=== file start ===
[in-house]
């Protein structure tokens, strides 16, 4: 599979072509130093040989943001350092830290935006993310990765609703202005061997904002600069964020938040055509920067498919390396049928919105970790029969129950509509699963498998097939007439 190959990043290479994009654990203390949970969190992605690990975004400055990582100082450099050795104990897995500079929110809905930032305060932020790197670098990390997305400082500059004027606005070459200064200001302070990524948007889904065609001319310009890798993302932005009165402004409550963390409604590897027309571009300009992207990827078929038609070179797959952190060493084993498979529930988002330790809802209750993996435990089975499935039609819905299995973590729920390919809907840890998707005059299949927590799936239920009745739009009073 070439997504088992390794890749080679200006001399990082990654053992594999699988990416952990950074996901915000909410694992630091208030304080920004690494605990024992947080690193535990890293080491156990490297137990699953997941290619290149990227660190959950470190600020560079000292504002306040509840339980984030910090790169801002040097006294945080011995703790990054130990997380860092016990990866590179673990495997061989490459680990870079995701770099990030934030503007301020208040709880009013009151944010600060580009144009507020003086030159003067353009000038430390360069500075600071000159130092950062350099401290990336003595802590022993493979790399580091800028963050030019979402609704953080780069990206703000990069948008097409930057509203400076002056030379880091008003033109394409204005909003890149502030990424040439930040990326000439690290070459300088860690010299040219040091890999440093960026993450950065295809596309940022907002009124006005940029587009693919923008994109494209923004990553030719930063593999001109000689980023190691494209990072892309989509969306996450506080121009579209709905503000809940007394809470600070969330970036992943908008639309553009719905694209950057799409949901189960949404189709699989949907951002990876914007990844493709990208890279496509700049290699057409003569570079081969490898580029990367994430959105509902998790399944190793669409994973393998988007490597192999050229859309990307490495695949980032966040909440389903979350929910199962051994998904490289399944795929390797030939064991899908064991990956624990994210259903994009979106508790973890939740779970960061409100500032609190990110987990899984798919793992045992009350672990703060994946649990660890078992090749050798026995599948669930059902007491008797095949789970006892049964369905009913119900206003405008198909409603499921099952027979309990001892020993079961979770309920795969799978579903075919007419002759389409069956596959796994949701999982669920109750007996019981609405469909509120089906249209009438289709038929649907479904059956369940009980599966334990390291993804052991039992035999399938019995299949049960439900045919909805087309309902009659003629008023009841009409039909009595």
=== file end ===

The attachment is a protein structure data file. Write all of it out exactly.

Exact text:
[in-house]
């Protein structure tokens, strides 16, 4: 599979072509130093040989943001350092830290935006993310990765609703202005061997904002600069964020938040055509920067498919390396049928919105970790029969129950509509699963498998097939007439 190959990043290479994009654990203390949970969190992605690990975004400055990582100082450099050795104990897995500079929110809905930032305060932020790197670098990390997305400082500059004027606005070459200064200001302070990524948007889904065609001319310009890798993302932005009165402004409550963390409604590897027309571009300009992207990827078929038609070179797959952190060493084993498979529930988002330790809802209750993996435990089975499935039609819905299995973590729920390919809907840890998707005059299949927590799936239920009745739009009073 070439997504088992390794890749080679200006001399990082990654053992594999699988990416952990950074996901915000909410694992630091208030304080920004690494605990024992947080690193535990890293080491156990490297137990699953997941290619290149990227660190959950470190600020560079000292504002306040509840339980984030910090790169801002040097006294945080011995703790990054130990997380860092016990990866590179673990495997061989490459680990870079995701770099990030934030503007301020208040709880009013009151944010600060580009144009507020003086030159003067353009000038430390360069500075600071000159130092950062350099401290990336003595802590022993493979790399580091800028963050030019979402609704953080780069990206703000990069948008097409930057509203400076002056030379880091008003033109394409204005909003890149502030990424040439930040990326000439690290070459300088860690010299040219040091890999440093960026993450950065295809596309940022907002009124006005940029587009693919923008994109494209923004990553030719930063593999001109000689980023190691494209990072892309989509969306996450506080121009579209709905503000809940007394809470600070969330970036992943908008639309553009719905694209950057799409949901189960949404189709699989949907951002990876914007990844493709990208890279496509700049290699057409003569570079081969490898580029990367994430959105509902998790399944190793669409994973393998988007490597192999050229859309990307490495695949980032966040909440389903979350929910199962051994998904490289399944795929390797030939064991899908064991990956624990994210259903994009979106508790973890939740779970960061409100500032609190990110987990899984798919793992045992009350672990703060994946649990660890078992090749050798026995599948669930059902007491008797095949789970006892049964369905009913119900206003405008198909409603499921099952027979309990001892020993079961979770309920795969799978579903075919007419002759389409069956596959796994949701999982669920109750007996019981609405469909509120089906249209009438289709038929649907479904059956369940009980599966334990390291993804052991039992035999399938019995299949049960439900045919909805087309309902009659003629008023009841009409039909009595």